John loved his sweater. He loved it more than any other piece of clothing. He loved it like some people love their sports teams, and like other love their knitting.
John’s sweater was grey, made of a cotton and polyester blend. It fit him snugly, and was just thick enough to be warm without making him look pudgy.
He wore his sweater almost every day. People came to know John by his trademark grey sweater, and the days he wasn’t wearing it, the days it was in the wash, were days when they asked him if he was okay, if his sweater, long since pilled and ragged beyond proper wearing, had finally bit the dust. But the next day, they same him in it again, happily tugging on the sleeves or sticking his hands in the small pocket in front.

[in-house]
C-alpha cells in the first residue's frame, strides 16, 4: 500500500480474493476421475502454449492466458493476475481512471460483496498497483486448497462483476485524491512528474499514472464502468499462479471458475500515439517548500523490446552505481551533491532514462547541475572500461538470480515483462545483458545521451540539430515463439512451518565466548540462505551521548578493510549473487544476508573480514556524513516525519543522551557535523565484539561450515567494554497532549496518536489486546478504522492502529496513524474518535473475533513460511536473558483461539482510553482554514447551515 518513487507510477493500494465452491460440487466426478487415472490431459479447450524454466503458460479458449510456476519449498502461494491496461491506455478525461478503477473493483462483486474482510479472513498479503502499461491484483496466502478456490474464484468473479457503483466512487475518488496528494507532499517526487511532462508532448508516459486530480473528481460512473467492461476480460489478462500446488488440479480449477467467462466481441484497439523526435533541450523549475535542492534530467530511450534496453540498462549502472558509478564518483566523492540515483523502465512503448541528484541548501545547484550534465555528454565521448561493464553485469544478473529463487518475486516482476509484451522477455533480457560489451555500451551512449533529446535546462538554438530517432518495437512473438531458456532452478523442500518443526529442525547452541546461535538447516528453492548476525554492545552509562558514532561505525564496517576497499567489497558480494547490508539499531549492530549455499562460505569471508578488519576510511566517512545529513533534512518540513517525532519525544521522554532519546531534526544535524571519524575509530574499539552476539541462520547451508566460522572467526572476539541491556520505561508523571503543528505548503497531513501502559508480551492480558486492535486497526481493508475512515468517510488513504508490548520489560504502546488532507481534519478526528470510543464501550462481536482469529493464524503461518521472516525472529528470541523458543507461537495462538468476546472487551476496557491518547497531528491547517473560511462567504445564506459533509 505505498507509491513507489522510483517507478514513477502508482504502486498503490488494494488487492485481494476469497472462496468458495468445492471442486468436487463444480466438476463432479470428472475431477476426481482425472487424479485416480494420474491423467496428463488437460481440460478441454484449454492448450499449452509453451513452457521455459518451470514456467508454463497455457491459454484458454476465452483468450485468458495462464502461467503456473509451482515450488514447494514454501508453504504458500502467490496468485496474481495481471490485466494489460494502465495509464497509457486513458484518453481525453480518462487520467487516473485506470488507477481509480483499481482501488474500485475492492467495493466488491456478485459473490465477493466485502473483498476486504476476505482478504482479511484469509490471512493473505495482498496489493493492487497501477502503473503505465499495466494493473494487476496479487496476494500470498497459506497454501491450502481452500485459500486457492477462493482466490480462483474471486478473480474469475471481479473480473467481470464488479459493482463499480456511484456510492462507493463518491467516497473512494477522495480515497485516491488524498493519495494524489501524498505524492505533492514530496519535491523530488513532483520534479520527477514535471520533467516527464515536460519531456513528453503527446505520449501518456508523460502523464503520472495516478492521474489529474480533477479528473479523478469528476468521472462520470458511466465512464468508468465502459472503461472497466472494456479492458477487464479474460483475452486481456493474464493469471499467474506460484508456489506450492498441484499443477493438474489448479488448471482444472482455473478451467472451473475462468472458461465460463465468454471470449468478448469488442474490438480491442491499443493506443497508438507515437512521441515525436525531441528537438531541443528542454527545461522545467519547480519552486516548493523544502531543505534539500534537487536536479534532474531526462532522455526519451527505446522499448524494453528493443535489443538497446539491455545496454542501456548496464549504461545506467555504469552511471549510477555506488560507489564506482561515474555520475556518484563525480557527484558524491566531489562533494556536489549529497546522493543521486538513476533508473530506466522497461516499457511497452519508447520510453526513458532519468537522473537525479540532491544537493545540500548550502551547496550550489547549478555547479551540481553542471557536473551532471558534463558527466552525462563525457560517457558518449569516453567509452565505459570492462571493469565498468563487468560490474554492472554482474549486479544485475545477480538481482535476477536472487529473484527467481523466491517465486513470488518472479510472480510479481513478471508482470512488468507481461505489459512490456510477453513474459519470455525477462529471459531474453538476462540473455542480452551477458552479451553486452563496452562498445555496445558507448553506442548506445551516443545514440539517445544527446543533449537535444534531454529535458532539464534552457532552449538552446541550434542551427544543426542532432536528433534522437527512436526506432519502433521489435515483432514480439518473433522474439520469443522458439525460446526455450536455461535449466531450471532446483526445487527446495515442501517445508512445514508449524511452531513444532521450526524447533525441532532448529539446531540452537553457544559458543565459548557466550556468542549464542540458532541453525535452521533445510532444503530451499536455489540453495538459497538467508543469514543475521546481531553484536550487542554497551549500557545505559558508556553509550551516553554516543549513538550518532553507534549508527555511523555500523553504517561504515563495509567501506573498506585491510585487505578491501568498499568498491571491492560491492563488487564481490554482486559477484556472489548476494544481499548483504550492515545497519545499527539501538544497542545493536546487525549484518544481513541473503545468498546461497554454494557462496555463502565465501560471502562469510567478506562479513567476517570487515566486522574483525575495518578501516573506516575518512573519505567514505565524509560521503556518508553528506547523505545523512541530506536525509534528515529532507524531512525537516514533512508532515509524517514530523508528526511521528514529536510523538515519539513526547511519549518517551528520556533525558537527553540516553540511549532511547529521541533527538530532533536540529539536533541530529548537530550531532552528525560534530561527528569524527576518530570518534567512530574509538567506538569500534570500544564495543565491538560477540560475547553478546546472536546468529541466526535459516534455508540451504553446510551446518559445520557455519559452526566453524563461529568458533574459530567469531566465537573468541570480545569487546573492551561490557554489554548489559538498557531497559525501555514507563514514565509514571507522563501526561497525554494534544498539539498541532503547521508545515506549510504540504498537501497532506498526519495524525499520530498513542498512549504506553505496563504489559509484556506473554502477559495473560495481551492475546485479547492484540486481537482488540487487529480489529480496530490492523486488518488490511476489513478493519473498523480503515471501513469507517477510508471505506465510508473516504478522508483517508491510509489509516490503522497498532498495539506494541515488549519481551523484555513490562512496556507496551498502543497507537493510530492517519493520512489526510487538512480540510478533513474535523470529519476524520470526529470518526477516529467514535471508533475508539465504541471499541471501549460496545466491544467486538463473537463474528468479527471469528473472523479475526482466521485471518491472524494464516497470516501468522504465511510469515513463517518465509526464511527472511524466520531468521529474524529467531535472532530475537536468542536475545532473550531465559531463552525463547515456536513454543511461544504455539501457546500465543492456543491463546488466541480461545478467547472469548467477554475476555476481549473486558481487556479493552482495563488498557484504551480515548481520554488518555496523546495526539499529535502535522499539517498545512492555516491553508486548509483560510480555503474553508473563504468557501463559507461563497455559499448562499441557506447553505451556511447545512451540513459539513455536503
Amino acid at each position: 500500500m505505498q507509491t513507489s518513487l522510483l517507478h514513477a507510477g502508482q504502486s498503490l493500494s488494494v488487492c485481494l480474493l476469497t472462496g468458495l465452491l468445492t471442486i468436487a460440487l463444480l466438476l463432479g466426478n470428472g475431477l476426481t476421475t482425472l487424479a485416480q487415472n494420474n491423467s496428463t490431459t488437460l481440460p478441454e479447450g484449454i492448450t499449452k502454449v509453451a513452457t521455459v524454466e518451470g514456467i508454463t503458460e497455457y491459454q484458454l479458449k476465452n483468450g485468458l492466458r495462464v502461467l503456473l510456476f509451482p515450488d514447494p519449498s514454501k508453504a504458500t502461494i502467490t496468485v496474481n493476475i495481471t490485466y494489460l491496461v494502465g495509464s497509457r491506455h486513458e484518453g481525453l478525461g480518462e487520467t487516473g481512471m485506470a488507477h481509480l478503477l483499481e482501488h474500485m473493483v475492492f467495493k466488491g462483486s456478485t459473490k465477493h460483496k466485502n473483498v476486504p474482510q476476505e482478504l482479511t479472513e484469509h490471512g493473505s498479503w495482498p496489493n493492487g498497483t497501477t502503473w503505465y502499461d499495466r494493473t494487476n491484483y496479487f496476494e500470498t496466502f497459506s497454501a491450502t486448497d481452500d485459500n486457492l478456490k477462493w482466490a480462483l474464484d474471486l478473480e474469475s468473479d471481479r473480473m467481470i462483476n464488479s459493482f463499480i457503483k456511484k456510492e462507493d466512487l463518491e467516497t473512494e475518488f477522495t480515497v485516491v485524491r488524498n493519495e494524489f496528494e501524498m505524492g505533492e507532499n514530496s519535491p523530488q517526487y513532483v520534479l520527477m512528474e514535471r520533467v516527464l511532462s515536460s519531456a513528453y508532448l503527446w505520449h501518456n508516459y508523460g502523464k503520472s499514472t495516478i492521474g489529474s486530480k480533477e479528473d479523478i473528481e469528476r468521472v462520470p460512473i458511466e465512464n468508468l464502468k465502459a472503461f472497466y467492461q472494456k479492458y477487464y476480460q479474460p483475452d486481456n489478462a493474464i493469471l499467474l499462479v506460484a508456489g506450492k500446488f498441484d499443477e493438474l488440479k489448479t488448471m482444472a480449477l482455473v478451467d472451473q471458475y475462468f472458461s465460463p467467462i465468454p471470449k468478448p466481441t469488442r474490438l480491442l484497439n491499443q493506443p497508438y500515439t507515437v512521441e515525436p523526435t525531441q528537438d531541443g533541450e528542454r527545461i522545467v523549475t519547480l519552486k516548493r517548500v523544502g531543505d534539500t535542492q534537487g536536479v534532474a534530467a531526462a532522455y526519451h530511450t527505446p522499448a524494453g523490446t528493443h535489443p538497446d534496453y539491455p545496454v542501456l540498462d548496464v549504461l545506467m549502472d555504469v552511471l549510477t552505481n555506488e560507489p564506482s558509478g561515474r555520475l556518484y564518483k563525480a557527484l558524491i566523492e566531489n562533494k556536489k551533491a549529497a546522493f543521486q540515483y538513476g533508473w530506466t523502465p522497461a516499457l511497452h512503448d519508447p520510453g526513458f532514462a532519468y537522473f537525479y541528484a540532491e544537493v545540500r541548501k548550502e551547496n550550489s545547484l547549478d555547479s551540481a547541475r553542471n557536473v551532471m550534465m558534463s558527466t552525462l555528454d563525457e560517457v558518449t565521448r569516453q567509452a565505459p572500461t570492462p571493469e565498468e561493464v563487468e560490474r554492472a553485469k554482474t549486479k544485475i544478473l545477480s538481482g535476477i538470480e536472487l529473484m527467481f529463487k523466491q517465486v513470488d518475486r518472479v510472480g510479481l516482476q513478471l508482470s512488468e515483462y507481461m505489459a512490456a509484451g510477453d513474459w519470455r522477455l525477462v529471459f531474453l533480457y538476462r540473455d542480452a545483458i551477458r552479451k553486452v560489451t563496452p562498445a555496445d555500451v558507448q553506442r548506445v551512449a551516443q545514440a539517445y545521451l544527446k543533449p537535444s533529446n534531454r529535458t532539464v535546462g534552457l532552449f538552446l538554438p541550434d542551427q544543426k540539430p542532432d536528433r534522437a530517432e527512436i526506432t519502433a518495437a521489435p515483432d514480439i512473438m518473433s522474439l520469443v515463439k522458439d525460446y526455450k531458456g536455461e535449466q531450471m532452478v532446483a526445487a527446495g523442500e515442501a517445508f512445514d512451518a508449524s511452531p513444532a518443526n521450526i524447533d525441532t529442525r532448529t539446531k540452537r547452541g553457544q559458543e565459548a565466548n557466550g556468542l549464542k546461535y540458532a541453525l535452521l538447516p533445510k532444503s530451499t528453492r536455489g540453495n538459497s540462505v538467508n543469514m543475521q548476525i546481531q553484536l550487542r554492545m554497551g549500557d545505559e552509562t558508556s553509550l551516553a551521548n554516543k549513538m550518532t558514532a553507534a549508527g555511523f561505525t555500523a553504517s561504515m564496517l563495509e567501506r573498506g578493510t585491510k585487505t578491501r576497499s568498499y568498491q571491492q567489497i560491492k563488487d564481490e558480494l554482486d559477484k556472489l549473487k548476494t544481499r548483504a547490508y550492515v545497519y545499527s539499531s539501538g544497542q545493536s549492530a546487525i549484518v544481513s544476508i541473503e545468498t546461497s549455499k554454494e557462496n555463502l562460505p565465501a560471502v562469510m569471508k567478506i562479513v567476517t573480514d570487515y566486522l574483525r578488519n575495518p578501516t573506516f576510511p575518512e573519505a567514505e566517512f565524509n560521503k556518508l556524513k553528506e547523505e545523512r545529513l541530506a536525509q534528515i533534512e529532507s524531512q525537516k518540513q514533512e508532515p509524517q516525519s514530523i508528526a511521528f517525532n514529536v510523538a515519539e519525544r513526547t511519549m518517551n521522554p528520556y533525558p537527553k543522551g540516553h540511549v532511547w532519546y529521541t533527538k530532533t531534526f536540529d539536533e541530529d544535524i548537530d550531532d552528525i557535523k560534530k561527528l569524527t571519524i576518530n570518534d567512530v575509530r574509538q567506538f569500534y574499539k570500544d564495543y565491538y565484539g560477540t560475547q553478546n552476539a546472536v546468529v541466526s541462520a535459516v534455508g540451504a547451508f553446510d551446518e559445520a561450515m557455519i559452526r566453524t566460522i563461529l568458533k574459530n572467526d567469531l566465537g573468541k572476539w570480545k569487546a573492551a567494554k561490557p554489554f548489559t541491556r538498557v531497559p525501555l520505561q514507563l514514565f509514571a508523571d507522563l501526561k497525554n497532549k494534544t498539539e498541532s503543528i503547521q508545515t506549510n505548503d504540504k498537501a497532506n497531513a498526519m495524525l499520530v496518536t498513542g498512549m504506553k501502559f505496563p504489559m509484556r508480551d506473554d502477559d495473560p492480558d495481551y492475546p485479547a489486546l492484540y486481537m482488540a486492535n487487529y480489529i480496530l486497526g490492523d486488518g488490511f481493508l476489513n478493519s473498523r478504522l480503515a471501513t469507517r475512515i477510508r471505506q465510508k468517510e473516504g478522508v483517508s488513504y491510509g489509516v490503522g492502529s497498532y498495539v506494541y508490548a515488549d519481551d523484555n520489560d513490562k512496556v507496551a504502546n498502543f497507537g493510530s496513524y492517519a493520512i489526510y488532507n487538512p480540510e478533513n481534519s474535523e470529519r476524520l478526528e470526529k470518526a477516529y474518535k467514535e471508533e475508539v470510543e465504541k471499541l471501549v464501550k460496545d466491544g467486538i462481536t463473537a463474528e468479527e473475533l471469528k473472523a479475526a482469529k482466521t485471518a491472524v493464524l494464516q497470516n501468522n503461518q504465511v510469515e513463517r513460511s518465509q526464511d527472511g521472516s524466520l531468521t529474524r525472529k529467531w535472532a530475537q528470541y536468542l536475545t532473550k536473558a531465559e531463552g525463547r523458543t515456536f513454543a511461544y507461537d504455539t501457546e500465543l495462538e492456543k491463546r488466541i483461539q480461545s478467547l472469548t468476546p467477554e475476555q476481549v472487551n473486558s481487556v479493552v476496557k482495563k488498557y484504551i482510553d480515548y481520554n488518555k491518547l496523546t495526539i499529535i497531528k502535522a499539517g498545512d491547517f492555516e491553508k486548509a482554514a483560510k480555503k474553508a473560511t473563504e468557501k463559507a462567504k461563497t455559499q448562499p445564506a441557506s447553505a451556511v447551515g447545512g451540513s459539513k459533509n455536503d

He was an old man and still wearing that sweater every day, until the fateful newly-hired nurse in the nursing home, finding a ratty old rag in the sleeping man’s chair, discarded it. When John awoke, he searched high and low, but it wasn’t to be found. He wept for a day, and died the next; life without his favourite sweater just wasn’t worth living.
The nursing home had him buried with a new grey sweater, in hopes of undoing some of the spiritual damage, but mostly to avoid blame.